resourcesABOUT MT AUTHOR GUIDELINES CLASSIFIEDS EDITORIAL CALENDAR MEDIA GUIDE MASSAGE MART SCHOOLS & EDUCATION FEEDBACK
Interpersonal Skills 101: Enhancing the Value of Our Patient Interactions
Recently, I read an interesting article in our local newspaper titled "The Value of Human Interaction." The article presented comments from a senior editor for Fortune magazine who discussed "Civility in the Business World."
The Dietary Supplement Research Dilemma
I do not care what the truth is, one way or another; I just want to know it. And when it comes to dietary supplements, the truth can be hard to find for a number of reasons.
A Reality Check – and a Chance to Educate
Imagine working in the public relations department of nutrition retailer General Nutrition Corporation (GNC) and reading the The New York Times announce...
Avoid Random Treatment of Trigger Points (Part 2)
We must acknowledge that the fascia, which surrounds literally everything in our bodies, including every muscle fiber, is more than just a covering.
Low Back Pain: Posture and Movement Analysis
When performing static and dynamic movement analysis of the lumbopelvic hip area, begin with standing visual posture analysis of the pelvis, and then perform lumbar range of motion and assess what you might see during normal versus abnormal lumbar flexion motion.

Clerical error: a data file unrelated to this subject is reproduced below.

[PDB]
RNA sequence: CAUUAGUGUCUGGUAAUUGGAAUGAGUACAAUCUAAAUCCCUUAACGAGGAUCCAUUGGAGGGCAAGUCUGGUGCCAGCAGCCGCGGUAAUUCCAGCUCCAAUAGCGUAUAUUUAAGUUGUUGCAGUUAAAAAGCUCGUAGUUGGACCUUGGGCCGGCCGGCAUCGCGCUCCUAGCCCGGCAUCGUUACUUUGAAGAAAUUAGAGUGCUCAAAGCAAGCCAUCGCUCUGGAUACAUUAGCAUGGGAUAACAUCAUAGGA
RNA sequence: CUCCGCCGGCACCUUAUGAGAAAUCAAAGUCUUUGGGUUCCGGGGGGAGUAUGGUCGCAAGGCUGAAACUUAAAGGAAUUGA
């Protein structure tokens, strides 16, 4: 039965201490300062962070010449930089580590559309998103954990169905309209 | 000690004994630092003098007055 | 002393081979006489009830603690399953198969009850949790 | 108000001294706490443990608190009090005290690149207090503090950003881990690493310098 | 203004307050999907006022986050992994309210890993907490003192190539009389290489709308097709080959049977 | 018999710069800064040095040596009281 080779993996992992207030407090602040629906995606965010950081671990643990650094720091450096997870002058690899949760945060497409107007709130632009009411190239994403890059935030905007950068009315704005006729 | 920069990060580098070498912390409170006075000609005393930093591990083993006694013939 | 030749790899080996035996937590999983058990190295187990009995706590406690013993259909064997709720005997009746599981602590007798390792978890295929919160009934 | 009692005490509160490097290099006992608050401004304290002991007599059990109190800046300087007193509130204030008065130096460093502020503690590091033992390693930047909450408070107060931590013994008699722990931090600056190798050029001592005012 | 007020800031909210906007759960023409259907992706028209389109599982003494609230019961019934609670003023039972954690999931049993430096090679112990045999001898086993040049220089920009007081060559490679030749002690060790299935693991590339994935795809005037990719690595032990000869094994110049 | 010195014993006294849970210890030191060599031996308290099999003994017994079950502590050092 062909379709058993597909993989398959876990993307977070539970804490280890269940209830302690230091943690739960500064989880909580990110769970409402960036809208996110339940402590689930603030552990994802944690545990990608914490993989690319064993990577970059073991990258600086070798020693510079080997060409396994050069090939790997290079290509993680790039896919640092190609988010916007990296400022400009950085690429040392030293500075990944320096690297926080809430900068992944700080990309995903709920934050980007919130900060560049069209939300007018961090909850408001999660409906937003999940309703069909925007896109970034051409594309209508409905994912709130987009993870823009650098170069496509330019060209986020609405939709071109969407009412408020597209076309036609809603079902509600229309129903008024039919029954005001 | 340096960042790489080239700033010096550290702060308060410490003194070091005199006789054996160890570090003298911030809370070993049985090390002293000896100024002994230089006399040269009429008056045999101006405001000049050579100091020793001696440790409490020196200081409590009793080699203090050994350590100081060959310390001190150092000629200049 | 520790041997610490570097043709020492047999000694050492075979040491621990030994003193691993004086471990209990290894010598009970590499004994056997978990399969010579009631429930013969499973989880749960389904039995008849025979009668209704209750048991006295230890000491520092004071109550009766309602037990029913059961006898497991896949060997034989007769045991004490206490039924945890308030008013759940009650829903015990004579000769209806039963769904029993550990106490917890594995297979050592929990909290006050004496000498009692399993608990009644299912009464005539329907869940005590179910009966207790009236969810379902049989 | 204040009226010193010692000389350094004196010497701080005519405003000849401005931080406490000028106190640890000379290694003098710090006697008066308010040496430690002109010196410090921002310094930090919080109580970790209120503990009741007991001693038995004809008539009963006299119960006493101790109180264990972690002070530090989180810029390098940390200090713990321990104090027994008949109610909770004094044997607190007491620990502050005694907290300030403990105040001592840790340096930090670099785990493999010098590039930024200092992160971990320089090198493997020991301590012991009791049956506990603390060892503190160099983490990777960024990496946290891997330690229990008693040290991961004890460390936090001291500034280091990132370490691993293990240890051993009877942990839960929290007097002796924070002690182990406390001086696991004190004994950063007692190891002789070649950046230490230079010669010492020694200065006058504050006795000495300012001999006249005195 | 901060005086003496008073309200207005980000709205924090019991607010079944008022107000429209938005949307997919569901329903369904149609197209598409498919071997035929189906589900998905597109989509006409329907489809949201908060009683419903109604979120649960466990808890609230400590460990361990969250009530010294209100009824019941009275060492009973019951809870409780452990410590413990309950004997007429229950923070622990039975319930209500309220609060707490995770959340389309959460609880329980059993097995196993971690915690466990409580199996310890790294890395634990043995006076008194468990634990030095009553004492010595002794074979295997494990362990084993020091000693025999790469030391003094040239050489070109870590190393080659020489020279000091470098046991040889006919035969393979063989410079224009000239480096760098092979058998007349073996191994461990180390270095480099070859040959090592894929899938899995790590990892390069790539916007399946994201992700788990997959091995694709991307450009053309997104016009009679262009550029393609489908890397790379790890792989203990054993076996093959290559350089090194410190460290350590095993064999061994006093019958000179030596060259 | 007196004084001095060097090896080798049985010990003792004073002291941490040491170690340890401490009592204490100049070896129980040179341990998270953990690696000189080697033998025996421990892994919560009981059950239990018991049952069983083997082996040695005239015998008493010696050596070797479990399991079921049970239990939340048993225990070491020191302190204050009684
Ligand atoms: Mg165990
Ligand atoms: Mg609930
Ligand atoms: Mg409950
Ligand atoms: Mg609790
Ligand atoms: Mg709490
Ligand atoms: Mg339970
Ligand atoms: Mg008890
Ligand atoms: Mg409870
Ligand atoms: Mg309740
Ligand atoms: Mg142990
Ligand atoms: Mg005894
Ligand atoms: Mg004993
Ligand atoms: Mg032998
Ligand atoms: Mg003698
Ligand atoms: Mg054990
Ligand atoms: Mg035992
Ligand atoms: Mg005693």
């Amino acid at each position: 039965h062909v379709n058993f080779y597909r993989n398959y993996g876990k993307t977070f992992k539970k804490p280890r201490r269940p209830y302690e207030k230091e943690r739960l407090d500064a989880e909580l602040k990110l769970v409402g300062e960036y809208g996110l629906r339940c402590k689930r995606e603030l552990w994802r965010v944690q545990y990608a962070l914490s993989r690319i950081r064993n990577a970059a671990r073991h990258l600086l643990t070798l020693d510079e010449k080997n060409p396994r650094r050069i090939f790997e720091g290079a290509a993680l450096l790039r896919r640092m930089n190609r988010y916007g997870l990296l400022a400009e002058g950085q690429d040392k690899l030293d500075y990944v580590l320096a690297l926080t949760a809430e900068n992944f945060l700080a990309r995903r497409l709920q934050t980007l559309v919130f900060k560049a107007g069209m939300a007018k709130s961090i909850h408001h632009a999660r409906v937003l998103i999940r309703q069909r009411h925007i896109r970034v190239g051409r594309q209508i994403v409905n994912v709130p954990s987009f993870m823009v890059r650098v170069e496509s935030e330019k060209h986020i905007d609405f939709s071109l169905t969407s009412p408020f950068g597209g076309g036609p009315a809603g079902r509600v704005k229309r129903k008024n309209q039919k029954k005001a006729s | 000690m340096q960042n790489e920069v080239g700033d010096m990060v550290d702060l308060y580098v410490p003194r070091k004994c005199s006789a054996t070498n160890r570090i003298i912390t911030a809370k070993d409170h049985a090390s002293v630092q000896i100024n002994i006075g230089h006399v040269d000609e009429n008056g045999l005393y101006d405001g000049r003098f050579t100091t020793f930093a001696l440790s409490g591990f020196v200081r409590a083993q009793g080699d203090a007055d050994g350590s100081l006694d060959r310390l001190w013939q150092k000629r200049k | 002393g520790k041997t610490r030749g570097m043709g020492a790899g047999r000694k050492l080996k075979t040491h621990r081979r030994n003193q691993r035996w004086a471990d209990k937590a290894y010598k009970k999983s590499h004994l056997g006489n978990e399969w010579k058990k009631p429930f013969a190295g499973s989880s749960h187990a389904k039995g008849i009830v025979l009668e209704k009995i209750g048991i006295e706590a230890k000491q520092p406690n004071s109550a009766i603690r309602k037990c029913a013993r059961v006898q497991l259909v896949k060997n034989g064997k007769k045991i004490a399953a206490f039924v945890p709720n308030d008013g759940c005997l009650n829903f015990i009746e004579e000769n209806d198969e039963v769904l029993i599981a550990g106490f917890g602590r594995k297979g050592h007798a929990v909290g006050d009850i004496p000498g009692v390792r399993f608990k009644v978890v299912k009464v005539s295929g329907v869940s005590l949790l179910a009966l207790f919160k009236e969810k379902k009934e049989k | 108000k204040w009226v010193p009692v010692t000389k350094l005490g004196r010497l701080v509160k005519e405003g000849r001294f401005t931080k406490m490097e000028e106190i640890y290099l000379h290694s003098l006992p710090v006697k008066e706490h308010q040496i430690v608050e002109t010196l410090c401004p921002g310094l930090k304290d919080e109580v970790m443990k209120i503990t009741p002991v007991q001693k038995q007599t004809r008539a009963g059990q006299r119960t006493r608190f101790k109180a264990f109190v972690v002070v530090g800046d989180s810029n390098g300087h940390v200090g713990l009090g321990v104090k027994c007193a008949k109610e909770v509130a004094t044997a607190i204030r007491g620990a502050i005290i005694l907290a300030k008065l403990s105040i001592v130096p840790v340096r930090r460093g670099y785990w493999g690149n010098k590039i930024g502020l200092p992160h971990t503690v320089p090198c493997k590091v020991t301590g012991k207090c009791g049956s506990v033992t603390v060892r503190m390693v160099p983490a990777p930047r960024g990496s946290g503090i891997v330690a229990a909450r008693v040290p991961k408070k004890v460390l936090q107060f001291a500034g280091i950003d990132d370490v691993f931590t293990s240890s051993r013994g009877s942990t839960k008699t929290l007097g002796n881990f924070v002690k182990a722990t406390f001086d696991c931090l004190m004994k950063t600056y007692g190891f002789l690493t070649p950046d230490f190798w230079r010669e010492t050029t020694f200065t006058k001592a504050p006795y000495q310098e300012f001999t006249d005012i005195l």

B Vitamins Improve Memory, Prevent Brain Atrophy
The 2010 OPTIMA study showed that the accelerated rate of brain atrophy in elderly with mild cognitive impairment could be slowed via supplementation with homocysteine-lowering B vitamins, which included folic acid, vitamin B12 and vitamin B6.
A Well-Kept Secret: 5 Element Acupuncture, Part II
Supervising acupuncture interns at a TCM college, it has always struck me how funny it is to hear the clinic manager tell the patients that the Five Element clinic specializes in treating emotions, as if patients with physical pain have no emotions!
Will You Be an Amplifer or a Mute?
These times are changing, and changing quickly. There have been many challenges to this profession throughout the past few years. The challenge is to talk, then talk and talk some more about this medicine.
TCM Congress in Rothenburg is Largest in Western World